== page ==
AIR CARGO NEWS EXCLUSIVE – DHL admits to being the ‘whistleblower’

DHL Global Forwarding has admitted that it was the whistleblower that initiated the massive international investigation into illegal anti-competition activities among global freight forwarders. A spokesperson for DHL confirmed to Air Cargo News that it had informed the authorities of its potentially anti-competitive behaviour, sparking the worldwide investigation by anti-trust agencies.It has been long-suspected that DHL was the company that first went to the authorities, allowing it to claim immunity from prosecution and fines.
In a statement the company claims that it “became aware, during the course of an internal investigation that activities potentially raising concerns under the competition laws may have occurred”. It then goes on to state that it has “been granted immunity from prosecution and fines by the European Commission conditional upon DHL Global Forwarding continued cooperation”.DHL issued its statement following the widespread issuing by the EU’s Statement of Objections to major freight forwarders they believe are implicated in the anti-competition investigation. DHL confirmed that it “was among the companies having received a copy of the Statement of Objections”.Further details of the exact nature of the charges were also revealed, with DHL confirming that: “The Statement of Objections concerns alleged coordinated conduct related to different surcharges, none of which is, or relates to, fuel.”The DHL spokesperson confirmed that the surcharges central to the investigation are; new export system surcharge, advance manifest system surcharge, currency adjustment factor and peak season surcharge.It had previously been widely reported that fuel surcharges were at the centre of the anti-competition investigation.DHL also confirmed that its own internal investigation into the activities is continuing and said no decision on disciplinary action against its own staff had yet been made.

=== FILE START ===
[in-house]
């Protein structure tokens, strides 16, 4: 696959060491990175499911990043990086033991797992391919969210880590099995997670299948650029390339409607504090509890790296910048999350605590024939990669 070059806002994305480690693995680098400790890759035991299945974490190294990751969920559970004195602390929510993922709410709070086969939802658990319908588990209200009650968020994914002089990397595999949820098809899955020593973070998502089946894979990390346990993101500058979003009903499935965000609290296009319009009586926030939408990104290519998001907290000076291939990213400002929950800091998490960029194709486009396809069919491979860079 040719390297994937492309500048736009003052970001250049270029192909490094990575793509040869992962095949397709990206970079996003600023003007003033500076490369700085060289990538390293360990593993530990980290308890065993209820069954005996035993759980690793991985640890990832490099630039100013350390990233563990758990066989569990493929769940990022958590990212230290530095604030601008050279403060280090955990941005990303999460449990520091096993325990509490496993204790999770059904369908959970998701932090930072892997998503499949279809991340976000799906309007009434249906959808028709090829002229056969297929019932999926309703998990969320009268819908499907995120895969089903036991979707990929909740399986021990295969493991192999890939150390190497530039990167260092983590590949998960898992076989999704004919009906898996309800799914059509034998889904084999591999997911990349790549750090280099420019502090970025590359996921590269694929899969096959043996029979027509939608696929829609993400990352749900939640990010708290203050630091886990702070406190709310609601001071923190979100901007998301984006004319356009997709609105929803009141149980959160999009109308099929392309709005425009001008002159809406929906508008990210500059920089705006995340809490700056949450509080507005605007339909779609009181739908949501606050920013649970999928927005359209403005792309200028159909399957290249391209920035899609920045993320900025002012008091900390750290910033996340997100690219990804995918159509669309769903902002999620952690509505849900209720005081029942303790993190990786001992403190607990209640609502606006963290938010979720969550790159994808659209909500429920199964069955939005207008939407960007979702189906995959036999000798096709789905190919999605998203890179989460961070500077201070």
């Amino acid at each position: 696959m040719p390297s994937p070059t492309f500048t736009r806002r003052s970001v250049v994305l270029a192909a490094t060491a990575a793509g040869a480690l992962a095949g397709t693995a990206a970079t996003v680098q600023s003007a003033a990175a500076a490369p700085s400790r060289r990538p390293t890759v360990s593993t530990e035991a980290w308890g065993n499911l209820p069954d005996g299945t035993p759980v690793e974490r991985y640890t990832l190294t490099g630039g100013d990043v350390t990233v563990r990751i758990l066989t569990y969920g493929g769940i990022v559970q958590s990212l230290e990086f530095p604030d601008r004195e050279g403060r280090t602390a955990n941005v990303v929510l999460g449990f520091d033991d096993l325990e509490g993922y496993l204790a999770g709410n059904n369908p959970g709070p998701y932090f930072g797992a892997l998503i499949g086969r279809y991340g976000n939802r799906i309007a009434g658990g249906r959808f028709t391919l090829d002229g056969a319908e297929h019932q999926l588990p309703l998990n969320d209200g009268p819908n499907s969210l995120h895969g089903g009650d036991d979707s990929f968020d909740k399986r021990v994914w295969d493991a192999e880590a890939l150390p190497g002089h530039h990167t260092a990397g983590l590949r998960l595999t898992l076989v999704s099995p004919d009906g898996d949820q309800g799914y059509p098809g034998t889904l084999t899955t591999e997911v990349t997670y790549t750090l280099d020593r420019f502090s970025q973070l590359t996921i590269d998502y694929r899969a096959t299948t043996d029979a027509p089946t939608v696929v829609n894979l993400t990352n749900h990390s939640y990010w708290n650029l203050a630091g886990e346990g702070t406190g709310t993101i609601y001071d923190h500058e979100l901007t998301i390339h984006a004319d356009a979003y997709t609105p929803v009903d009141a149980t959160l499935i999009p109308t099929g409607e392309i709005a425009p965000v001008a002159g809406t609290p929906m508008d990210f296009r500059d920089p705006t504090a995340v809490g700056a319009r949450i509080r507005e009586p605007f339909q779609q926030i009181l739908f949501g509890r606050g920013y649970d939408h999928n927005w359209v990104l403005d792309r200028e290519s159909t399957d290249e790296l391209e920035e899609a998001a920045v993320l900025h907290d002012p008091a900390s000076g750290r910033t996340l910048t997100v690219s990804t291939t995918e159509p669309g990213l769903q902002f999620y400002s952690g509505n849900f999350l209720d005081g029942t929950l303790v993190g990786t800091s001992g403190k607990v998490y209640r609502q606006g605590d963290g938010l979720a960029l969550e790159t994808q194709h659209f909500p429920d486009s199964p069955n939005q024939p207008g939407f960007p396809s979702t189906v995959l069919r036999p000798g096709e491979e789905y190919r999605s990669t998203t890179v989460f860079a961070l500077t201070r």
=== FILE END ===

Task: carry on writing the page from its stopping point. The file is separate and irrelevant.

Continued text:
The fall-out from the EU Statement of Objections, appears to already have begun, with Panalpina confirming that Robert Frei had stepped down from his position as the head of airfreight (see separate story).

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